Google describes a wristband that measures biological reactions as ART

Google describes a wristband that measures biological reactions as ART

Google has developed a wristband with heart and skin sensors for a transient art piece, albeit it’s not quite the Pixel Watch we’ve been waiting for.

The wearable (seen above) was unveiled at the Salone del Mobile Milano design expo, which Google is hosting from April 9 to April 14. Its display was produced in collaboration with Muuto Design, Reddymade Architecture, and the International Arts + Mind Lab at John Hopkins University.

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Google describes a wristband that measures biological reactions as “art.”

Three very diverse spaces that are all decorated to resemble rooms in a house are being displayed by Google. The business is investigating the direct neurological effects of aesthetic experience. i.e., how art and design affect our emotional and physical Fitness.

Visitors to the display are given a one-piece wristband to measure the impact. This gauges their physiological reactions and how they behave in various settings. Guests are given a printout of their data describing where they felt most comfortable as they are about to leave.

According to Google’s blog, “Each space features a distinct look, feel, scent, and sound, complete with unique textures, colours, and design elements.”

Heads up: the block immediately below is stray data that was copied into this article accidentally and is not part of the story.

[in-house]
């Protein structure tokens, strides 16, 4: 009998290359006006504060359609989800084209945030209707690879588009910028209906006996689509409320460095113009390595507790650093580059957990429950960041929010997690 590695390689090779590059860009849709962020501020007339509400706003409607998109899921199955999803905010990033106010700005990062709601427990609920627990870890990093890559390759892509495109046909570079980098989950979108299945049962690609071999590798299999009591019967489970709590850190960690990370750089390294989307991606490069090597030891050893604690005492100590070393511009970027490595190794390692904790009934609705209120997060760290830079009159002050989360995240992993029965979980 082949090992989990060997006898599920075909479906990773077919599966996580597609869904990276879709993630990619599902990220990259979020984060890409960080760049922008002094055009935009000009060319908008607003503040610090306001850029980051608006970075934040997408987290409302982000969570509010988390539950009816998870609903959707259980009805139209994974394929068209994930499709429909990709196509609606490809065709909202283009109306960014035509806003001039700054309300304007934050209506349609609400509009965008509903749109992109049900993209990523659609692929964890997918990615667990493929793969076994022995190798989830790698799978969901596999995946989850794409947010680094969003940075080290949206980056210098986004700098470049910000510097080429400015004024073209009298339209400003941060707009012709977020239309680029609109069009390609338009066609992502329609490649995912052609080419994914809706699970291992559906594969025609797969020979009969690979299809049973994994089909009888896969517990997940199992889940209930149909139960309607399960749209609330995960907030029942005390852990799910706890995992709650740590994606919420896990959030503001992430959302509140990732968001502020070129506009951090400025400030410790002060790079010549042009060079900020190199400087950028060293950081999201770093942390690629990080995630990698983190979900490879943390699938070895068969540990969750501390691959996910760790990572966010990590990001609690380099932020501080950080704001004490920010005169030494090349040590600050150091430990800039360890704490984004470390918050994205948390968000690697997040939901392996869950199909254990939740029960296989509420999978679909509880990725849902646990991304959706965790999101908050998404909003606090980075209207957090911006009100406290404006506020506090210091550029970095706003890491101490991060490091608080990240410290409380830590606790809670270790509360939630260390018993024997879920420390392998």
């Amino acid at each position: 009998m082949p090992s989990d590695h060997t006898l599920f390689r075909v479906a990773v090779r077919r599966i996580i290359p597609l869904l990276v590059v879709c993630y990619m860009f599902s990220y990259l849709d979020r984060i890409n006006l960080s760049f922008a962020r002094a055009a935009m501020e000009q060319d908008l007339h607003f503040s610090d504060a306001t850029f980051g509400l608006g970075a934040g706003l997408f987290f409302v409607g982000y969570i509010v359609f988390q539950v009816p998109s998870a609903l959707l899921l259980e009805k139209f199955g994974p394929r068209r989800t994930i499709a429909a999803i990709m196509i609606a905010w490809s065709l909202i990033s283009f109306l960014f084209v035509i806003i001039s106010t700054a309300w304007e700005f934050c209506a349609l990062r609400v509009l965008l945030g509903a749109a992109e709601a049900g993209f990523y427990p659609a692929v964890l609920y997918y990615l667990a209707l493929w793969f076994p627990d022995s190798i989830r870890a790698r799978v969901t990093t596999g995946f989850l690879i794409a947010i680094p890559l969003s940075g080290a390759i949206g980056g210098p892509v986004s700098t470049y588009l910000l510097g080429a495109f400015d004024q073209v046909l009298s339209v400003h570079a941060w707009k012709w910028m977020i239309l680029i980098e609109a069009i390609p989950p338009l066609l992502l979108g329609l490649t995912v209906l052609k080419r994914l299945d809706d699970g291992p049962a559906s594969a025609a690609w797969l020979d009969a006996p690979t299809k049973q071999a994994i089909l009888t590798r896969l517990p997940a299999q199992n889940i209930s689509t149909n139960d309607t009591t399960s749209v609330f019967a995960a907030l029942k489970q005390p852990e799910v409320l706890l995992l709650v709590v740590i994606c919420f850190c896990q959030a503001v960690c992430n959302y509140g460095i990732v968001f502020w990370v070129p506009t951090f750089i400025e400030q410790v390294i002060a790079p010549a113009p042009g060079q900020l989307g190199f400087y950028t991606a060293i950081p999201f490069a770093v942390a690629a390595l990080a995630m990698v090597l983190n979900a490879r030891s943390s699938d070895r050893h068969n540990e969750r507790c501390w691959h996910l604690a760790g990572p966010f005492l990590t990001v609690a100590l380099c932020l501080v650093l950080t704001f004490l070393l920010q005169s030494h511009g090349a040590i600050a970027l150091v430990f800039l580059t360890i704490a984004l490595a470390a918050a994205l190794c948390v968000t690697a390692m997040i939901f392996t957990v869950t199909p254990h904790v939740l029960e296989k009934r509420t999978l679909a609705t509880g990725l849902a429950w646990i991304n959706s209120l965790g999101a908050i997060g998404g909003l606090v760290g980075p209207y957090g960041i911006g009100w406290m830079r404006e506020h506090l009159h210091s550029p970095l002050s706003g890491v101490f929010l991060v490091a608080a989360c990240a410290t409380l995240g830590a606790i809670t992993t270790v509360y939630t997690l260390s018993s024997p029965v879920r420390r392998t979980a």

Attendees will wear a specially created wristband that analyses biological reactions like heart activity, breathing rate, skin temperature, skin conductivity, and motion as they go through the areas. Before their data is deleted, each guest will get a visual representation of how they felt about each room and receive a personalised readout that identifies the area where they felt the most “at peace.”

The wearable’s sensors are situated on the underside, in touch with the skin, just like a typical fitness tracker or wristwatch. This consists of a PPG sensor for monitoring respiration and heart rate, an EDA sensor for gauging skin conductivity, and a sensor for gauging skin temperature. There is no display, and charging is accomplished using a dock that combines storage and power.

It is clear that Google is experimenting with wearable technology. Though it may be a long shot, we are hoping that these are the sensors being tested for the rumoured Pixel Watch.

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Many anticipate that later this year, the Wear OS device will finally become a reality. Google’s acquisition of the smartwatch technology rights from Fossil in January, hints found by code watchers, and fresh job ads all gave the rumours more credibility. The company’s Pixel event in October seems to be the most likely choice if there is a launch this year.

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